How to Keep Yourself Safe While Crossing Streams in the Snowmelt

We should have all heard by now that this year’s snowpack is still unusually high out West, impacting all kinds of summer plans. And once the snow starts to melt, the water has to go somewhere. Which brings us to dangerous water crossings!

Ideally, thru-hikers should postpone their trips or consider flip-flopping snowy sections of the trail until conditions improve. But since not everyone will follow that logic, here are some invaluable tips from the Pacific Crest Trail Association on how to safely cross a stream.

Look downstream for hazards.

Hazards could include waterfalls, boulders, strainers, undercut banks, or bends in the river where the current gets fast and deep. If you slip and fall, you’re going for a ride. Even a light current can easily push you far downstream. Make sure there’s nothing nasty downstream that you could get pushed into. Also, make sure that the banks aren’t so steep, brushy, or snowy that you won’t be able to get out.

If there’s a log or bush in the stream, always stay downstream of it.

Crossing a swift current upstream of a submerged or nearly submerged log is incredibly dangerous. If you end up swimming in the creek, you’re very likely to get pinned against the log or its branches by the force of the current. Strainers can suck you under and keep you pinned down. It’s called a strainer because water flows through it, but a human cannot.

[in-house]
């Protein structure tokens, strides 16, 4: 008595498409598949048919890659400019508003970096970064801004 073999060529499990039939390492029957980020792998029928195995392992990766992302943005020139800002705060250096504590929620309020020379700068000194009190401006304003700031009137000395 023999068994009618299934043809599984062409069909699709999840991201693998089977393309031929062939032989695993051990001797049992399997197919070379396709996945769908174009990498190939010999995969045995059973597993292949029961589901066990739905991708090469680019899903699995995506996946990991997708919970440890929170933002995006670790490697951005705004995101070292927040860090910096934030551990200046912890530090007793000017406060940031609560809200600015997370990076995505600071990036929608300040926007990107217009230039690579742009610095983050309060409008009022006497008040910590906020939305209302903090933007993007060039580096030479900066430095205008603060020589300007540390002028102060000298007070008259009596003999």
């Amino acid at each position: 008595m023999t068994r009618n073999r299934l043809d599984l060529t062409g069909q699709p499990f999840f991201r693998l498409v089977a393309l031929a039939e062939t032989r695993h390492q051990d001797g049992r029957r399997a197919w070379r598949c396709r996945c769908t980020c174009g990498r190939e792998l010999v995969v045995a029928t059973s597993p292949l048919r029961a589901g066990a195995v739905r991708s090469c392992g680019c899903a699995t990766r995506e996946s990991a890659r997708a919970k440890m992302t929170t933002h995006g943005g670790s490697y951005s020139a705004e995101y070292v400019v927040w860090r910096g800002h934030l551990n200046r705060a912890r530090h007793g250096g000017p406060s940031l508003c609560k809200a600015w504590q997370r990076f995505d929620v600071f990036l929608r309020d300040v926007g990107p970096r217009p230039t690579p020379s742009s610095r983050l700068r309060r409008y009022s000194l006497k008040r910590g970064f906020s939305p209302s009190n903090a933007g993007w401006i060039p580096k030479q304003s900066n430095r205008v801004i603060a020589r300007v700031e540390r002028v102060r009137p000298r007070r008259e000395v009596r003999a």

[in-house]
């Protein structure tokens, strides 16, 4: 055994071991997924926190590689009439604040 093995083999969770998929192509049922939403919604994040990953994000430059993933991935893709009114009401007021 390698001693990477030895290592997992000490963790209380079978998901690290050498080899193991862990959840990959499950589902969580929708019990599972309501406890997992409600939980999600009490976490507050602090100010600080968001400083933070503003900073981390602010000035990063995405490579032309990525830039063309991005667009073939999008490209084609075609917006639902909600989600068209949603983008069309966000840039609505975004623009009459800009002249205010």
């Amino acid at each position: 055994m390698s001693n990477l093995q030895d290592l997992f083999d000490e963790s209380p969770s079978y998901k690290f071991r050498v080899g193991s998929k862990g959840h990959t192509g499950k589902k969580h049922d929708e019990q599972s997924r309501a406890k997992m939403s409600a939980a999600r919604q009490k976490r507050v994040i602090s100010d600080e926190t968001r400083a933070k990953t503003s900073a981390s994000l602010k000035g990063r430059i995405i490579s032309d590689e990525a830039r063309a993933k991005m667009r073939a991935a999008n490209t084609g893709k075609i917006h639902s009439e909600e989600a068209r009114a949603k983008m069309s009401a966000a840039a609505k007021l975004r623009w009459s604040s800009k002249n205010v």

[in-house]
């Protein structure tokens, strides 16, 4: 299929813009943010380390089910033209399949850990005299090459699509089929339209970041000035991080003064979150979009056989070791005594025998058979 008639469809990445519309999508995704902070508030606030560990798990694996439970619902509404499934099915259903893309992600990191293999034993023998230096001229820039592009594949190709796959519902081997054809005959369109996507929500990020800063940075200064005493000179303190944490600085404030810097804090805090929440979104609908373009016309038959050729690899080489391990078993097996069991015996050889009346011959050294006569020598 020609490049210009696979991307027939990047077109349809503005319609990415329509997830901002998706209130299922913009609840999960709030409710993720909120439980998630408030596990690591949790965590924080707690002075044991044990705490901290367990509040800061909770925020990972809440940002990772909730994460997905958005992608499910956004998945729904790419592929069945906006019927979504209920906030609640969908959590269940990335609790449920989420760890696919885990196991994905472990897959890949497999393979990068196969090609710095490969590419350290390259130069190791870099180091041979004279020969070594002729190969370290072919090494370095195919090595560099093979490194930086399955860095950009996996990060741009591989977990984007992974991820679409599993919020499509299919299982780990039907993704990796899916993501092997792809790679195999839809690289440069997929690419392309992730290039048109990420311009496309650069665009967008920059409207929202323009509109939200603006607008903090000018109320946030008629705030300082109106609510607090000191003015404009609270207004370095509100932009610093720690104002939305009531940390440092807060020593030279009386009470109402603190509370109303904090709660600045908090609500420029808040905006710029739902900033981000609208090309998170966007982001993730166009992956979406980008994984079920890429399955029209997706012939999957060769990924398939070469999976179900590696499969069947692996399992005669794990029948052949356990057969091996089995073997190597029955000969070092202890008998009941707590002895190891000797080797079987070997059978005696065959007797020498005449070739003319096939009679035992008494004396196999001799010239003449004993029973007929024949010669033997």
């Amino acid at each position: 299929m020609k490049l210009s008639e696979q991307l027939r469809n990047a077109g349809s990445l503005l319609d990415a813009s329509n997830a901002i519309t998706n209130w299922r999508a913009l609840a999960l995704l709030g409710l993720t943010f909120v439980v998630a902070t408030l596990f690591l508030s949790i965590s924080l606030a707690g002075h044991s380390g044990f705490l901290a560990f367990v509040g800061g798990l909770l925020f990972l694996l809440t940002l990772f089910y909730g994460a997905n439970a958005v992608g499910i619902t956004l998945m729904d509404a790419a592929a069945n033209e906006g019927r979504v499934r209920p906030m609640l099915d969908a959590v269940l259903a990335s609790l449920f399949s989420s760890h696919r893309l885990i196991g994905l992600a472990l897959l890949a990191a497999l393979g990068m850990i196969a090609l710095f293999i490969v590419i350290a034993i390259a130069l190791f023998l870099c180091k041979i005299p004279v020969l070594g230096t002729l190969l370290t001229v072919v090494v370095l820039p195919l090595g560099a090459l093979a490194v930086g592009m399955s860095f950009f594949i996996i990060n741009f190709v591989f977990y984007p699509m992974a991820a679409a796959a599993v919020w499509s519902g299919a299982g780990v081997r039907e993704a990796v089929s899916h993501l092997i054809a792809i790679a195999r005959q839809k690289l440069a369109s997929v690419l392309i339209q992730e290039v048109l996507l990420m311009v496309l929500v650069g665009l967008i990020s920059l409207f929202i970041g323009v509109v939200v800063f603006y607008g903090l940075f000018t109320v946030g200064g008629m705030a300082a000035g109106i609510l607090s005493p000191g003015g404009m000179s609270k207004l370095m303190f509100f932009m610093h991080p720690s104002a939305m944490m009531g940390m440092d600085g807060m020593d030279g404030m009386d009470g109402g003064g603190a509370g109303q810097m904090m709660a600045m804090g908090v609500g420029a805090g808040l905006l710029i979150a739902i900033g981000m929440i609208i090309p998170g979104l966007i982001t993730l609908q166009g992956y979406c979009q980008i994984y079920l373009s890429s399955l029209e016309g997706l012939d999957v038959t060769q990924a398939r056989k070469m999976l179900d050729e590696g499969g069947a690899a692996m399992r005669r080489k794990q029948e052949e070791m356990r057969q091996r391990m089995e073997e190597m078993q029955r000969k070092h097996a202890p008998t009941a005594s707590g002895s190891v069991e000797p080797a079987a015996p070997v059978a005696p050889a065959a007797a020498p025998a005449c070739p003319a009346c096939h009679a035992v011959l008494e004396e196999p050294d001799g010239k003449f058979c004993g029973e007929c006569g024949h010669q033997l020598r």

Slow, deep water is often safer than shallower, swift water.

Look to cross where the water is slow. In slow, deeper water, you can take your time and be more careful picking your foot placement on the bottom.

Consider straight stretches over bends in the river.

Where a river turns, there often will be deep pools, perhaps with undercuts. A straight stretch of a river might be faster, but it’s more likely to be of consistent speed with a uniform bottom.

Photo by Jacklyn Ormel

Keep your shoes on.

Though nobody likes wet shoes, your chances of slipping and falling go up exponentially when you’re barefoot. Wearing shoes or boots also will reduce your chance of cutting, twisting, bashing or otherwise injuring your foot.

If doing a solo crossing, face upstream and have three or more points of contact.

When the current is strong, but still safe enough to cross, face upstream and shuffle across the river sideways. By crossing at a shallow diagonal angle, you can reduce the risk of being pushed backward and slipping on an unseen obstacle. Move one foot at a time. Do not cross your legs. Make small careful steps. Work your way sideways and slightly upstream using the full strength of your legs to keep yourself secure. In most situations, you want to use one or two trekking poles or sturdy sticks. Lean into your pole(s) and lean into the current.

Ditch your pack if you take a swim.

If you fall in, your pack will quickly become a waterlogged anchor that will rotate on top of you and pin you down. Save yourself. Ditch your pack if you need to. Unbuckle your pack before you start your crossing so that you can quickly jettison it even if you’re panicked in a creek crossing.

Tanya Twerdowsky

I am a Jersey girl living in Alabama who loves to run far and eat lots.

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